DEAR ABBY: I was married a year ago. During our honeymoon, my husband started telling me I could not wear my wedding band and engagement ring together &

they were "too flashy," and he didn't want people to think he had money. (My wedding band and engagement ring together are about 2 1/2 carats.) Being a brand-new bride, and excited about being able to wear both my rings, I refused his request.




Over the past year he has brought it up again often, saying I should wear only my wedding band. I love my rings and want to wear both. He selected my engagement ring himself, and we picked out my wedding band together, so I don't understand why he didn't buy me a smaller engagement ring or suggest that I get a simpler wedding band. I wouldn't have cared if my rings were smaller, but now that I have them, I love wearing them, and I don't want to stop.




I always take my rings off when I'm in the shower. Three weeks ago, while I was taking my shower, my husband took my engagement ring. Now he refuses to give it back to me. I have searched everywhere, but I have no idea where he put it. Every time I look at my hand and see my lonely wedding band, I wish I had my engagement ring. I miss wearing it, and I'm beginning to resent my husband over this.




Please tell me, Abby, am I being petty and materialistic, or does my husband have no right to keep the ring from me?




"" RINGLESS IN INDIANA




DEAR RINGLESS: Your husband had no right to take the ring. It was given to you with the promise of marriage, and you have kept your part of the bargain. Is he controlling? Does he owe people money? Could that be why he wants you to appear less affluent than you are? If he didn't want you to enjoy it, why would he buy it for you in the first place?




Your letter set off alarm bells. If you're smart, you'll start looking closely at all financial records. Something is up, and your husband is not being open about it. His behavior was reprehensible. If I were you, I'd be suspicious &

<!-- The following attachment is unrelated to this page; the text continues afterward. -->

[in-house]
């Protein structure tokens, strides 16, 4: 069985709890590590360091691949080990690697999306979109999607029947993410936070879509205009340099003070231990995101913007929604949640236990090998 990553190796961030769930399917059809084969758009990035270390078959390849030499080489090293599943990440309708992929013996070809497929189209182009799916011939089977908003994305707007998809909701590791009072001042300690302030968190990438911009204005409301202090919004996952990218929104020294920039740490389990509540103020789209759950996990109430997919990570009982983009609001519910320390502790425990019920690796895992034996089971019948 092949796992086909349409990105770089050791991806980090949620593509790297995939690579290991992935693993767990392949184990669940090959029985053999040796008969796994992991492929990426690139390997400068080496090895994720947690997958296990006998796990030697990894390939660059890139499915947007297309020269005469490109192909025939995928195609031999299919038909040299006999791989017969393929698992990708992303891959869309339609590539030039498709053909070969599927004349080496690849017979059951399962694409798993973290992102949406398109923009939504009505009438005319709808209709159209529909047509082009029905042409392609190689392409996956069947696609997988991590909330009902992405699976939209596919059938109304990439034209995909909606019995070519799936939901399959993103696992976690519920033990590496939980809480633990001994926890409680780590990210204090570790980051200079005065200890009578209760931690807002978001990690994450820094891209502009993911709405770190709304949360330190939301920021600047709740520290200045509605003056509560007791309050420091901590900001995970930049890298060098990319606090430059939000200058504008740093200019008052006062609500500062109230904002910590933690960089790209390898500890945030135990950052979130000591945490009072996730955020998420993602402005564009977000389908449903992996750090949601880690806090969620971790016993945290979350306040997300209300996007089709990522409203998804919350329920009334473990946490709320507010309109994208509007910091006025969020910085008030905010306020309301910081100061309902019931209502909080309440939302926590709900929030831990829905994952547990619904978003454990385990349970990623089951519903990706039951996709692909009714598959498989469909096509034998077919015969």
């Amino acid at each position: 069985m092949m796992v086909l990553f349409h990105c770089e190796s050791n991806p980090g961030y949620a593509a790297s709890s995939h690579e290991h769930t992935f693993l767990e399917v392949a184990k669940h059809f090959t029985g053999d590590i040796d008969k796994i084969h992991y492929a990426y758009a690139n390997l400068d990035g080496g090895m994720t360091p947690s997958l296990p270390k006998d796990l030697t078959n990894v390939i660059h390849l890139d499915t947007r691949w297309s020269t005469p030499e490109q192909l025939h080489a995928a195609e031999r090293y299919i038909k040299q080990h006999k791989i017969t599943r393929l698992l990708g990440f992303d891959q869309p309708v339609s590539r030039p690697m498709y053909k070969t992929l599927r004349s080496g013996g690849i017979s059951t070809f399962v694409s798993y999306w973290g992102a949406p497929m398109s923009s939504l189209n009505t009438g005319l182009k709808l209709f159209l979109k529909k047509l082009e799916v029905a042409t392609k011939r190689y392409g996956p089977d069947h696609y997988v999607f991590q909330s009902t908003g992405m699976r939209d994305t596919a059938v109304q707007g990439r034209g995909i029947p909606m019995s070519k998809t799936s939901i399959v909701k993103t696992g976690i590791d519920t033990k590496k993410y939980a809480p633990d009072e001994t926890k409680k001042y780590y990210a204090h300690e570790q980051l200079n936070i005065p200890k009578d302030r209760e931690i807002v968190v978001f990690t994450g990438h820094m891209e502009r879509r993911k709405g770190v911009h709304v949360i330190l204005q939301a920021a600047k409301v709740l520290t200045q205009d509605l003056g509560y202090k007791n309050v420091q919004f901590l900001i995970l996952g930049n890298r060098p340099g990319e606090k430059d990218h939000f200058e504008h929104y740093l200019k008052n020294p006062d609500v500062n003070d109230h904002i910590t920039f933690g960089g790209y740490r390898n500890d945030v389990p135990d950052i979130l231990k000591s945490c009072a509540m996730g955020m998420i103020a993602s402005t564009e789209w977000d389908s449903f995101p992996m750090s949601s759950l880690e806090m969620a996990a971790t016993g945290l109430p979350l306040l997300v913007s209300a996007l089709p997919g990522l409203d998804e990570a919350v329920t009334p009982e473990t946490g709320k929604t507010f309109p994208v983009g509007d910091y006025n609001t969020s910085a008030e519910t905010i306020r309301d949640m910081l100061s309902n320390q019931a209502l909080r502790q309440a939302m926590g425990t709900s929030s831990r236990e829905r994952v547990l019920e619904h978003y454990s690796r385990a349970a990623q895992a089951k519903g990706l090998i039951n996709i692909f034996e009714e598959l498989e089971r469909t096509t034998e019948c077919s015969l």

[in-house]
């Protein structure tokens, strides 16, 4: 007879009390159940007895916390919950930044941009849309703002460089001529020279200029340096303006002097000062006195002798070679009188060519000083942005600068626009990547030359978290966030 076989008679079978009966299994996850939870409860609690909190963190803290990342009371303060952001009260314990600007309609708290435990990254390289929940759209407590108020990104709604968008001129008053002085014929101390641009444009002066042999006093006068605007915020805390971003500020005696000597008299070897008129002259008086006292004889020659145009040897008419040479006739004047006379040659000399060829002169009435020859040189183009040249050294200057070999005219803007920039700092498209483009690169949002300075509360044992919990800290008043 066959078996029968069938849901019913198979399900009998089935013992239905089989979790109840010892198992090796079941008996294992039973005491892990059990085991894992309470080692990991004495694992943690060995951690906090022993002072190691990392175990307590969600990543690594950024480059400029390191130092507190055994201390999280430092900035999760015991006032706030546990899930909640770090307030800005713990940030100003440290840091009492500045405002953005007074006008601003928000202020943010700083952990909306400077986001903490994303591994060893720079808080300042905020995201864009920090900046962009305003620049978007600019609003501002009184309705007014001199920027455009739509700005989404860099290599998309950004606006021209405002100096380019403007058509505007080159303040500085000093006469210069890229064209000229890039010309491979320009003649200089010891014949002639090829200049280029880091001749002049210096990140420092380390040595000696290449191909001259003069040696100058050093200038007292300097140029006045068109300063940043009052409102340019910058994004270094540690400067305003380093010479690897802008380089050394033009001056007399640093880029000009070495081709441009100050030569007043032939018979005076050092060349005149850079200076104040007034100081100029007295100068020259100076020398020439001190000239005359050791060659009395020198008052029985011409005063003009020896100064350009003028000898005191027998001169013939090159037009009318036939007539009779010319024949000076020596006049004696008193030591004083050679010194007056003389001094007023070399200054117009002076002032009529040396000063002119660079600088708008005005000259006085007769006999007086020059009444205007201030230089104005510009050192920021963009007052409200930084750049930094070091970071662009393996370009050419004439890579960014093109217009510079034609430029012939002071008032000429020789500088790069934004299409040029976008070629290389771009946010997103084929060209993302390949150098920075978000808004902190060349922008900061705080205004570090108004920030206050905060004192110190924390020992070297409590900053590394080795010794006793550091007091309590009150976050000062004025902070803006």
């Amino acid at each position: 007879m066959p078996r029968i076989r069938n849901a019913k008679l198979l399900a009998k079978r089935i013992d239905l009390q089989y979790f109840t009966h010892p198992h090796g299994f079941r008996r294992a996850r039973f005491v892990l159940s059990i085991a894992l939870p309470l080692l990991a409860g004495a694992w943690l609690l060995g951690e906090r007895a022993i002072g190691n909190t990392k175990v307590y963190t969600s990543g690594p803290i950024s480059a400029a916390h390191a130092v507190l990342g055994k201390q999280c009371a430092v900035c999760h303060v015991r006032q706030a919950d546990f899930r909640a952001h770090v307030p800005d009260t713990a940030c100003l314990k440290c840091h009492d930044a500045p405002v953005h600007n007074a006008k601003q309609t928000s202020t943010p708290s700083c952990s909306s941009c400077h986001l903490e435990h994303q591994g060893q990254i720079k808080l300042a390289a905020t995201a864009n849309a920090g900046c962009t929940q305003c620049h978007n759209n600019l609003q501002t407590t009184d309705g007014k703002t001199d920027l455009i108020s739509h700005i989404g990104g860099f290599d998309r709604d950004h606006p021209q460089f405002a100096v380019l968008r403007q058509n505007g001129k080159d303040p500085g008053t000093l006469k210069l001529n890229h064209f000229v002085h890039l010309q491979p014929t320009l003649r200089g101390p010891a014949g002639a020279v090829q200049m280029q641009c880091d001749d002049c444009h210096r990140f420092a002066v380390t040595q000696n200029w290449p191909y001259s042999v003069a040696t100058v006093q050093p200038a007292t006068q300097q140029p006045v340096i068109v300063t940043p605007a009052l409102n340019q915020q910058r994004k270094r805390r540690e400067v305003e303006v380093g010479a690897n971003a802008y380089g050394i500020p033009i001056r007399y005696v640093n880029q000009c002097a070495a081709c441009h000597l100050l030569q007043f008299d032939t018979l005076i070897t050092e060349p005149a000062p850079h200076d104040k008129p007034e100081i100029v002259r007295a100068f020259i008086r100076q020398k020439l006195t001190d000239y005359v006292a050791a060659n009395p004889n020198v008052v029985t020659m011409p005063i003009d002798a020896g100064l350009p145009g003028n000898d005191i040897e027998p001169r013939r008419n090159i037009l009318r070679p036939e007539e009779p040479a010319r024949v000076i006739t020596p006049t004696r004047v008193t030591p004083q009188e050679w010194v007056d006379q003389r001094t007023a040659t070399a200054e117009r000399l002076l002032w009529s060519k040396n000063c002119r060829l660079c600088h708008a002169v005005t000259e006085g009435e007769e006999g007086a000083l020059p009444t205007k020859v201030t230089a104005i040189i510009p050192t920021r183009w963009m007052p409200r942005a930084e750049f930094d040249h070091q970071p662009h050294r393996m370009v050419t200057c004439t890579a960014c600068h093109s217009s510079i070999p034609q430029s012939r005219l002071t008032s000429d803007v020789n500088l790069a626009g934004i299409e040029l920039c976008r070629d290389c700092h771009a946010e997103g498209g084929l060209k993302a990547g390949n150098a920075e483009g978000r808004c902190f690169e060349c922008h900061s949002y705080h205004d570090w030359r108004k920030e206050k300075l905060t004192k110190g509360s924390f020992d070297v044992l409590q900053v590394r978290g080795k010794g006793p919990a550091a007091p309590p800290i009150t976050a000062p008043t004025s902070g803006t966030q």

very suspicious.




DEAR ABBY: Please help me handle a problem with my brother-in-law, "George." George has a dog that is aggressive toward people. "Brutus" has bitten my nephews, nieces and several complete strangers.




George brings Brutus everywhere. He even brought Brutus to our wedding, which was a formal event. I do not like Brutus, and I'm afraid of what he might do to our 1-year-old child, the neighbors or to me.




My husband and in-laws won't talk to George about this. Am I wrong to expect my husband to step up and speak to his brother about Brutus? I want to say something, but my husband always makes me feel like I'm being "mean" and that saying anything would hurt George's feelings. Please help.




"" DOG-TIRED IN MISSOULA, MONT.




DEAR DOG-TIRED: Ask yourself, and your wimp of a husband, which would be easier to heal: your brother-in-law's "feelings" or your child's sweet little face. A dog that has proven itself to be aggressive has no place around children. As a mother, it is your duty to protect your child from possible harm. If you don't speak up, it appears nobody else will. And if Brutus is as you describe him, he's an accident waiting to happen.




P.S. That dog should not have attended your formal wedding. Not only was he a danger to the other guests, he couldn't conform to the dress code.




Dear Abby is written by Abigail Van Buren, also known as Jeanne Phillips, and was founded by her mother, Pauline Phillips. Write Dear Abby at or P.O. Box 69440, Los Angeles, CA 90069.